(17/11) When the 2004 tsunami rolled over Sri Lanka, it destroyed 70 per cent of the eastern and southern coasts. 31,000 people died, of whom 12,000 were children. Many hundreds of thousands of people were left homeless. On top of this, the arduously resolved civil war literally bubbled up again: In the form of thousands of landmines washed up from the water on to land. Fresh and drinking water was contaminated even inland, fields were salted, trees uprooted. Access to tsunami areas was almost impossible: Tracks and roads were destroyed, truck drivers refused to make the journey out of fear of further tsunamis.
Sri Lanka was not prepared for such a disaster
The tsunami caused around two billion US dollars worth of damage in Sri Lanka alone. The fishing industry was hit particularly hard, likewise the tourism industry. The people on the coast who brought in the majority of the national fish supply could not return to their destroyed villages and harbours.
The government declared a 100 to 200-metre-broad protection zone from the sea. In the north of Sri Lanka, in the Tamil area, this zone was up to 500 metres broad. Many people, however, did not want to return, for fear of new tsunamis.
Until the 2004 tsunami, droughts, floods and storms were the biggest dangers for the people in Sri Lanka. As in many other countries in the region, there was no efficient tsunami early warning system. At the time of the disaster, the national diasaster centre did not have an adequate mandate and was certainly not designed for emergencies of this order. The tsunami also had a political impact in Sri Lanka.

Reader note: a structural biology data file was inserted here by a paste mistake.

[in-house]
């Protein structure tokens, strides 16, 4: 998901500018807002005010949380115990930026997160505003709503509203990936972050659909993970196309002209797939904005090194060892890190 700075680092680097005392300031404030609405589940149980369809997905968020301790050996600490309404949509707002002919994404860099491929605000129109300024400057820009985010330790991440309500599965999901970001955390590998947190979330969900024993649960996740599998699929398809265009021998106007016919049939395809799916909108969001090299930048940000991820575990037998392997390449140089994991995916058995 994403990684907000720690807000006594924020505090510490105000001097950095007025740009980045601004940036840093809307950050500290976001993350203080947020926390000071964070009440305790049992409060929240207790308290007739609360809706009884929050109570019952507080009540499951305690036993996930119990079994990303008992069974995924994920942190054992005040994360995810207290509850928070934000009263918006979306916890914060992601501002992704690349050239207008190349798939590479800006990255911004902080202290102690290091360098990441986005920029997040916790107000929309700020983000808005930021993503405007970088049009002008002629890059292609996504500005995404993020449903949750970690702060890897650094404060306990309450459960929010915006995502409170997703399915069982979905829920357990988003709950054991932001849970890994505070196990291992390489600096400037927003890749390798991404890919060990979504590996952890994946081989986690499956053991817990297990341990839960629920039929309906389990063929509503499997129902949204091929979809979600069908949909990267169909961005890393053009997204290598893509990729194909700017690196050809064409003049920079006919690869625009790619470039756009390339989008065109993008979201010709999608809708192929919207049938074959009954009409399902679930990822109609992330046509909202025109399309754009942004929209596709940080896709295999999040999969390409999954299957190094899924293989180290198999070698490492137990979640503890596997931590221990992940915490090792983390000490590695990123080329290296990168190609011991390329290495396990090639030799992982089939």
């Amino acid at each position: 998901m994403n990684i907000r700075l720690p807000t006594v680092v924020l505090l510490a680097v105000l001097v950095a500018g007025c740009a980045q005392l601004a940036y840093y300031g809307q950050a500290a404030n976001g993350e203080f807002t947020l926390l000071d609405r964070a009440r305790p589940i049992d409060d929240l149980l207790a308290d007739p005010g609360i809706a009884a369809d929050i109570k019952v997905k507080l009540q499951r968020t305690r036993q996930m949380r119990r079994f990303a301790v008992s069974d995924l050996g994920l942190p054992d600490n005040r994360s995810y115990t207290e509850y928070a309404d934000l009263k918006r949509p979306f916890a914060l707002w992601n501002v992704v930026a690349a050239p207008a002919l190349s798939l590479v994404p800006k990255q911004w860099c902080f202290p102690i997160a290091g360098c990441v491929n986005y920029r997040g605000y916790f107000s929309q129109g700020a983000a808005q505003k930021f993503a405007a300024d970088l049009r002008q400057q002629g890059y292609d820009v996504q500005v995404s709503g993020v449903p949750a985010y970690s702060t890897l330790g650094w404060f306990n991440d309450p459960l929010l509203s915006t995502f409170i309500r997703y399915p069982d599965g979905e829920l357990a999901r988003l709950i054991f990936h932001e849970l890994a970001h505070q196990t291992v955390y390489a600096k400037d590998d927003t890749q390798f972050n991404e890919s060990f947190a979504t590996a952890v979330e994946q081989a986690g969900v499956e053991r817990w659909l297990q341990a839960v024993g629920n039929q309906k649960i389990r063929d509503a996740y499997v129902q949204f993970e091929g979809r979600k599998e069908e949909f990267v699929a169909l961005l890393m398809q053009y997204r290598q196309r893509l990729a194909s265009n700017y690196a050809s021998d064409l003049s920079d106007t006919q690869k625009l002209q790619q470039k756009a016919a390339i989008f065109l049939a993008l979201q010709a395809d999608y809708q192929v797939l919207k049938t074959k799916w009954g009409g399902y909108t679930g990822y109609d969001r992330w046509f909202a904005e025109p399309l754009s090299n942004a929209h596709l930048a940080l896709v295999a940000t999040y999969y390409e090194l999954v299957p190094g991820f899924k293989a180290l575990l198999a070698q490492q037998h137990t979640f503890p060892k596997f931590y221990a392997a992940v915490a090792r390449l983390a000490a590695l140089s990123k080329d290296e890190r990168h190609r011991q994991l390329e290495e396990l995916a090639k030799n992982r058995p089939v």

Immediately, cooperation with the internationally-active Pacific Tsunami Warning Centre was initiated, which was also increasingly active in South East Asia. A national disaster management programme was developed, a ministry for disaster management created and, with support from the UNDP, a “Road Map for a Safer Sri Lanka” developed, a programme for the management of risks.
Video: 10 years after the tsunami - what has been achieved?
10 years after the tsunami. How do the people in Sri Lanka live with the danger from the sea today? Learn how long-term aid can be a success when working together with local partners.
The tsunami was a shock that acted as a wake-up call
The 2004 tsunami was a wake-up call for governments across the world. Many began to seriously invest in national disaster management for the first time. The international community recognised that different countries are vulnerable to extreme events in different ways and that the risks must, therefore, be counteracted individually.
Sri Lanka made political decisions for disaster management. But the system does not yet work perfectly. Particularly in the areas of financing, town planning and an effective early warning system, more work is needed. In addition, in disaster provison and for future immediate emergency aid measures, the needs of all population groups must be taken equally into account, in order to avoid injustices and tensions.
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The tsunami caused disasters in eight countries - more than 1.7 million people became homeless.